There are also music groups such as B. Mexican Institute of Sound , which mixes the classical and traditional Latin American musical styles with modern musical styles such as electro .


Mexico City

The streets of the capital are laid out like a chessboard. The pattern is interrupted by a few broad boulevards with modern commercial buildings and high-rise apartment buildings, as well as several parks and large squares that are popular meeting places for city dwellers.

Zócalo ( Constitution Square ) with the Cathedral of Mexico City , the National Palace and the City Government Buildings ( City Government )

The historic center of Mexico City is the Constitution Square or Zócalo . It is located where the palace of the Aztec ruler Moctezuma II (1465–1520) once stood. The square is framed by the monumental cathedral of Mexico City , the “Palacio Municipal” (City Palace) from 1720 and the “ Palacio Nacional ” (National Palace ) from 1792, the seat of the President. In the “Palacio Nacional” you can see murals by Diego Rivera .

The baroque cathedral was built from 1573 to 1667 and is one of the oldest and largest sacred buildings in America. The facade has three portals. Inside is the richly carved Altar de los Reyes ('Altar of Kings'). Like many other buildings in the city, the cathedral is slowly sinking into the swampy ground.

The central part of the facade of the Sagrario (parish church), built in the Churrigueresque style, is accompanied by lateral wall surfaces made of reddish Tezontle stone.

North of the Zócalo is the archaeological site "Templo Mayor", where the remains of the former temple area of ​​Tenochtitlán were found. The colonial building in the west has housed the Monte de Piedad (pawnshop) since the 19th century . Close to the Zócalo is Calle Moneda, lined with colonial buildings and palaces from Tezontle, with the Churrigueresque church of La Santísima and the baroque Archbishop's Palace.

In the direction of the Palacio de Bellas Artes there is a small park, the Alameda Central . Here is a monument to the Mexican President Benito Juárez (1806–1872).

Paseo de la Reforma
View of Mexico City with Paseo de la Reforma and Torre Mayor

One of the city's main arteries, the Paseo de la Reforma , was built under Emperor Maximilian. It began on the outskirts of the old town, on the northwest corner of the Alameda Park, and led to the summer residence of the Mexican emperor, Chapultepec Castle . It was laid out as a wide boulevard based on the European model. Some of the villa-like buildings from the 19th century have been preserved. In the historical central part, however, more and more skyscrapers dominate, including the tallest building in Latin America, the Torre Mayor and typical commercial buildings. The road has been extended in both northeast and west directions and is one of the longest roads in the world.

In a north-easterly direction, the transversal boulevard "Paseo de la Reforma" extends to the Square of the Three Cultures, the main square of the pre-Columbian city ​​of Tlatelolco , which was uncovered in 1963 . Evidence from three epochs is united there: In addition to exposed Aztec buildings and the baroque church of Santiago de Tlatelolco from the Spanish colonial era, there are also modern buildings here. At the monument to the last Aztec ruler Cuauhtemoc, it crosses the north-south connection of the capital, the Avenida de los Insurgentes .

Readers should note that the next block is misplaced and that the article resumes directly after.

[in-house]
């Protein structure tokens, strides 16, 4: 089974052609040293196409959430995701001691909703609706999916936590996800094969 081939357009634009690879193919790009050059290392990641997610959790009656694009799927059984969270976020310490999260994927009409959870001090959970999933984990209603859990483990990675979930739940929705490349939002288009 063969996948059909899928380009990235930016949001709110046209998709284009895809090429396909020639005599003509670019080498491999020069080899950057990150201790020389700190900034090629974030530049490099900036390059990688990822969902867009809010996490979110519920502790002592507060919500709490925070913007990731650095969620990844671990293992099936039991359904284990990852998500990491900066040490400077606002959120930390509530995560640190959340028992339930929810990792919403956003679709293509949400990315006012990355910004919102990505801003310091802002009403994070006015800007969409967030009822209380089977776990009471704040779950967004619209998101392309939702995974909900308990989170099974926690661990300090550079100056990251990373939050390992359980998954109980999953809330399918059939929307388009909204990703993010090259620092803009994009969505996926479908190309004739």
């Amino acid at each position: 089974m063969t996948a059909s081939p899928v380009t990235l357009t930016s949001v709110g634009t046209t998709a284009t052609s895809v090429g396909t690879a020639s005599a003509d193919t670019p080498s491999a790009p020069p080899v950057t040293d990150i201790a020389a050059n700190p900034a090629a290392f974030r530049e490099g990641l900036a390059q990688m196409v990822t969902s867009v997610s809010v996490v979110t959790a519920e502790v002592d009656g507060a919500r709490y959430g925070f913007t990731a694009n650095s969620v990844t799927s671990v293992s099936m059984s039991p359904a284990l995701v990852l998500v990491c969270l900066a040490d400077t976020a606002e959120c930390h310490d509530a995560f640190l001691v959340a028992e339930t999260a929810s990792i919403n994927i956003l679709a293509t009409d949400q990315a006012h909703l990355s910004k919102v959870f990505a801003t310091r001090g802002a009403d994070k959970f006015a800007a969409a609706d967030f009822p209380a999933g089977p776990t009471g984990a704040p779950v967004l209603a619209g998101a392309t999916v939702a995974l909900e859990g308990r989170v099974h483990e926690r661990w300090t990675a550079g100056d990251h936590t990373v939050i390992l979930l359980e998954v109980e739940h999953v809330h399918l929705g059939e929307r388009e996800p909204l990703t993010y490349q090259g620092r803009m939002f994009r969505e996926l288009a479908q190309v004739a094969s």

To the south extends the Chapultepec Park with various museums, a zoo, the Chapultepec Castle, which used to be the official seat of the President and also served as Emperor Maximilian's residence, and the “ Zona Rosa ” district, where numerous restaurants, bars and shopping centers are located . At this height is the Independence Monument, a 45 meter high column with the angel of victory on top ( El Ángel de la Independencia ) .

Mexico was the only country that did not politically recognize the attack on Austria in 1938 and objected to it as a member of the League of Nations . As a reminder of this, there is a small monument erected by the Austrian government under Bruno Kreisky on the “Paseo de la Reforma” today . In Vienna, the Mexikoplatz , which was renamed from Erzherzog-Karl-Platz in 1956, is a reminder .

Other structures
The main post office building in Mexico City, built between 1902 and 1907

Also worth seeing is the monumental Palacio Postal (main post office) built from limestone . The neo-Gothic decorated building on Calle Tacuba is opposite the “Palacio de Bellas Artes” and was built between 1902 and 1907 according to plans by the architect Adamo Boari . The stairwell is built in Art Nouveau style and is decorated with glass and iron. There is a small postal museum on the first floor. Nearby is the "Casa de los Azulejos" (House of Tiles) on Avenida Madero. Built in the baroque style, the outside is decorated with thousands of tiles from Puebla . The house houses the well-known restaurant and shop "Sanborns".

In the 1940s, the Nidjei Israel Synagogue was built.

The " Torre Latinoamericana " is also located on Avenida Madero and opposite the Palacio de Bellas Artes . The former tallest building in Latin America (182 meters) was built between 1948 and 1956. The 45-story skyscraper was built according to plans by the architect Augusto H. Álvarez .

In several places in the city there are murals by Diego Rivera , monumental frescoes are exhibited in the National Palace under the theme "Mexico through the centuries". Also well-known are the murals by José Clemente Orozco , including the painting "Omnisciencia", which can be seen in the Casa de los Azulejos.